In fact, Vancouver is struck by an interesting transportation problem. Most North American cities contain massive central business districts which draw in commuters from up to two hours away by transit or by driving. These cities, such as Atlanta, Chicago, and Boston, swell during the day, replete with traffic congestion and street vendors. The evening sees a reverse commute where commuters and their cars get stuck trying to get back out of the city before the sun goes down. In Vancouver, people actually live in the city, and they enjoy it to boot. However, just as American suburbanites enjoy their little patch of green at the end of the day, Vancouverites want to throw themselves into the great big green (or blue, or white) outside of the city on the weekends. Friday evening through Sunday is when we get our big traffic problems. This outdoor exodus is precisely why the city contains more than one car for every two Vancouverites. Some people don’t want to share their ride on the way out.

The fact of the matter is that in Vancouver no one needs a car. Unlike Los Angeles or Phoenix, you can easily get around without one. Of course, the problem still remains of how to get out of the city. Nice for recreation, crucial for disaster evacuation, cars consume a pretty sizely space in the city. Last year, the city lowered minimum parking requirements for many areas. They also approved a bylaw that allows laneway housing to replace car parking. Vancouver has also announced itself “the Greenest City in the World” (or at least aspires to be) with a target of 50 percent alternative transportation use by 2020.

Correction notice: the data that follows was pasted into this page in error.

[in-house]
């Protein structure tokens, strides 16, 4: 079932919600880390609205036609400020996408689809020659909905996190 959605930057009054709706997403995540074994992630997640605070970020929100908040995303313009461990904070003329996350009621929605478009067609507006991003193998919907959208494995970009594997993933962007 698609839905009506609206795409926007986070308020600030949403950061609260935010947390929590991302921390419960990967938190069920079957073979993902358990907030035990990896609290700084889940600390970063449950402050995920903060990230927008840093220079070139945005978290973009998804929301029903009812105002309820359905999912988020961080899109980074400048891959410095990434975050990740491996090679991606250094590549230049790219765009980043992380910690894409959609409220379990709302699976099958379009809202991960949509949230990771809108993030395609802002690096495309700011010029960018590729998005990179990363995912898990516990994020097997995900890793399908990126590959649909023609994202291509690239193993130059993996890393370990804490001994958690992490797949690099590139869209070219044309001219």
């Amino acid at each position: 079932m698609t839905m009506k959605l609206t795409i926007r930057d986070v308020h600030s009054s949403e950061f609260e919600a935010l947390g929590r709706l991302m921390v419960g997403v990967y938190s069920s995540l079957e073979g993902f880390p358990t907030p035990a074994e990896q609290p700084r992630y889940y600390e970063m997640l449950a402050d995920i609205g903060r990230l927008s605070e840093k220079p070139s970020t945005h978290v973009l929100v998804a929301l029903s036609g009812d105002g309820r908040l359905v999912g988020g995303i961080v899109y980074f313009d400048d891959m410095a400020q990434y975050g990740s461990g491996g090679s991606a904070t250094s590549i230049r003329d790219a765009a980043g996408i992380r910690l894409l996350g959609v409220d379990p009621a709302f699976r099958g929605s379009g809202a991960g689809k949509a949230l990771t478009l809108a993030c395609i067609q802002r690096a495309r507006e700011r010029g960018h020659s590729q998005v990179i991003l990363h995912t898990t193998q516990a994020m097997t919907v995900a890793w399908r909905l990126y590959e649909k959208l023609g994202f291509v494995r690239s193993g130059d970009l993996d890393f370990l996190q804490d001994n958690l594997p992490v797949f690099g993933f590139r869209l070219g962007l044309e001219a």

For better or for worse, the city has already been built. Cars are a part of the city, and will continue to be until Vancouverites can no longer afford the four-wheeled luxury goods. In the mean time, car sharing organisations such as zipcar and the Cooperative Auto Network are popular and offer a whole new form of automobile access. The city now allows for reduced parking requirements of five to one for every carshare vehicle in a development. What Vancouver needs now is transit that reflects the reverse commute patterns and brings city dwellers to their far-flung recreation destinations. With just a little less money and a little more creativity, Vancouverites could give up their cars. Of course, the question remains: what do we do with all of that vacant underground space?

Silas Archambault is finishing up his Master’s degree in Urban Planning at the University of British Columbia, with a focus on accessibility and community development. He is interested in the role of communication and transportation technology in social justice, and his work centres around advocacy for mobility rights.

One Comment

  1. Agnes
    Posted 3 September, 2010 at 04:50 | Permalink

    Interesting article. One factual error - the Rocky Mountains are about 850 km east of Vancouver. We’re in the Coast Mountains.

Post a Comment

Your email is never shared. Required fields are marked *